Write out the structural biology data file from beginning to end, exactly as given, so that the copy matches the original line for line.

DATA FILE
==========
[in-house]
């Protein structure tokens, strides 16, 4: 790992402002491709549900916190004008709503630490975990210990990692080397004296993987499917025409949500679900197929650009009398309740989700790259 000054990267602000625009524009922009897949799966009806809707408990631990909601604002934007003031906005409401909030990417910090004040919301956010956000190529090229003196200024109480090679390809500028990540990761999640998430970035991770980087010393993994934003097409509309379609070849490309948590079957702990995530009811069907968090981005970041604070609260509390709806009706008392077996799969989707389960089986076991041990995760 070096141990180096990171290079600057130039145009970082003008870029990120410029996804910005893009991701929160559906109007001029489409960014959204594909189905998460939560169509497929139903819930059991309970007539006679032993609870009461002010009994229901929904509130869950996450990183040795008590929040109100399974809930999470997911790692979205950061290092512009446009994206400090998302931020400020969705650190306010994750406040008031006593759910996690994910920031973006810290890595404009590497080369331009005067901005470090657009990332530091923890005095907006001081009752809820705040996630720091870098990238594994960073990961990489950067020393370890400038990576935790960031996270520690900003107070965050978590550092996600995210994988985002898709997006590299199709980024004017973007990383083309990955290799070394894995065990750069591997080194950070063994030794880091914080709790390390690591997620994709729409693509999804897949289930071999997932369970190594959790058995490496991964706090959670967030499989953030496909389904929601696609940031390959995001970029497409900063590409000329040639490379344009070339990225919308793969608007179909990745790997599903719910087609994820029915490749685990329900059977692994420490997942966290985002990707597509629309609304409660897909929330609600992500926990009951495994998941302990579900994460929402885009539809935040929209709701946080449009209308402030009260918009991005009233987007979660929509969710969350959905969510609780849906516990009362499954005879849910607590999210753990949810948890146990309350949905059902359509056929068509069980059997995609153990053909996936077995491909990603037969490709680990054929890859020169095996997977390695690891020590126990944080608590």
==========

[in-house]
């Protein structure tokens, strides 16, 4: 790992402002491709549900916190004008709503630490975990210990990692080397004296993987499917025409949500679900197929650009009398309740989700790259 000054990267602000625009524009922009897949799966009806809707408990631990909601604002934007003031906005409401909030990417910090004040919301956010956000190529090229003196200024109480090679390809500028990540990761999640998430970035991770980087010393993994934003097409509309379609070849490309948590079957702990995530009811069907968090981005970041604070609260509390709806009706008392077996799969989707389960089986076991041990995760 070096141990180096990171290079600057130039145009970082003008870029990120410029996804910005893009991701929160559906109007001029489409960014959204594909189905998460939560169509497929139903819930059991309970007539006679032993609870009461002010009994229901929904509130869950996450990183040795008590929040109100399974809930999470997911790692979205950061290092512009446009994206400090998302931020400020969705650190306010994750406040008031006593759910996690994910920031973006810290890595404009590497080369331009005067901005470090657009990332530091923890005095907006001081009752809820705040996630720091870098990238594994960073990961990489950067020393370890400038990576935790960031996270520690900003107070965050978590550092996600995210994988985002898709997006590299199709980024004017973007990383083309990955290799070394894995065990750069591997080194950070063994030794880091914080709790390390690591997620994709729409693509999804897949289930071999997932369970190594959790058995490496991964706090959670967030499989953030496909389904929601696609940031390959995001970029497409900063590409000329040639490379344009070339990225919308793969608007179909990745790997599903719910087609994820029915490749685990329900059977692994420490997942966290985002990707597509629309609304409660897909929330609600992500926990009951495994998941302990579900994460929402885009539809935040929209709701946080449009209308402030009260918009991005009233987007979660929509969710969350959905969510609780849906516990009362499954005879849910607590999210753990949810948890146990309350949905059902359509056929068509069980059997995609153990053909996936077995491909990603037969490709680990054929890859020169095996997977390695690891020590126990944080608590």